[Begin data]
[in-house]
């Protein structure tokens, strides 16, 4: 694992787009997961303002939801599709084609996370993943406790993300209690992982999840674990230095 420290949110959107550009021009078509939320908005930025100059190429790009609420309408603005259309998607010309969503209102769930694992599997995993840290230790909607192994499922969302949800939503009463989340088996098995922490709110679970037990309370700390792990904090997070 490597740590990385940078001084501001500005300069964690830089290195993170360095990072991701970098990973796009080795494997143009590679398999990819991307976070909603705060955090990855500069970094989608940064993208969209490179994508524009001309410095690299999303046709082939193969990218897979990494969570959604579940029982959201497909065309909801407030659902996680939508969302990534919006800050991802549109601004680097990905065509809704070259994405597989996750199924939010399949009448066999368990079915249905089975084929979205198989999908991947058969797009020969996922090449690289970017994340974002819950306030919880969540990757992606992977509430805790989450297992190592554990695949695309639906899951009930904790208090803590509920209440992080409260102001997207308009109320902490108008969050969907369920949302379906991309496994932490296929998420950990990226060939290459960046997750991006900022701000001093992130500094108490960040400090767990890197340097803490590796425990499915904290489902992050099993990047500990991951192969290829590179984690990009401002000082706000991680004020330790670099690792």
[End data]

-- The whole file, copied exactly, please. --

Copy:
[in-house]
């Protein structure tokens, strides 16, 4: 694992787009997961303002939801599709084609996370993943406790993300209690992982999840674990230095 420290949110959107550009021009078509939320908005930025100059190429790009609420309408603005259309998607010309969503209102769930694992599997995993840290230790909607192994499922969302949800939503009463989340088996098995922490709110679970037990309370700390792990904090997070 490597740590990385940078001084501001500005300069964690830089290195993170360095990072991701970098990973796009080795494997143009590679398999990819991307976070909603705060955090990855500069970094989608940064993208969209490179994508524009001309410095690299999303046709082939193969990218897979990494969570959604579940029982959201497909065309909801407030659902996680939508969302990534919006800050991802549109601004680097990905065509809704070259994405597989996750199924939010399949009448066999368990079915249905089975084929979205198989999908991947058969797009020969996922090449690289970017994340974002819950306030919880969540990757992606992977509430805790989450297992190592554990695949695309639906899951009930904790208090803590509920209440992080409260102001997207308009109320902490108008969050969907369920949302379906991309496994932490296929998420950990990226060939290459960046997750991006900022701000001093992130500094108490960040400090767990890197340097803490590796425990499915904290489902992050099993990047500990991951192969290829590179984690990009401002000082706000991680004020330790670099690792």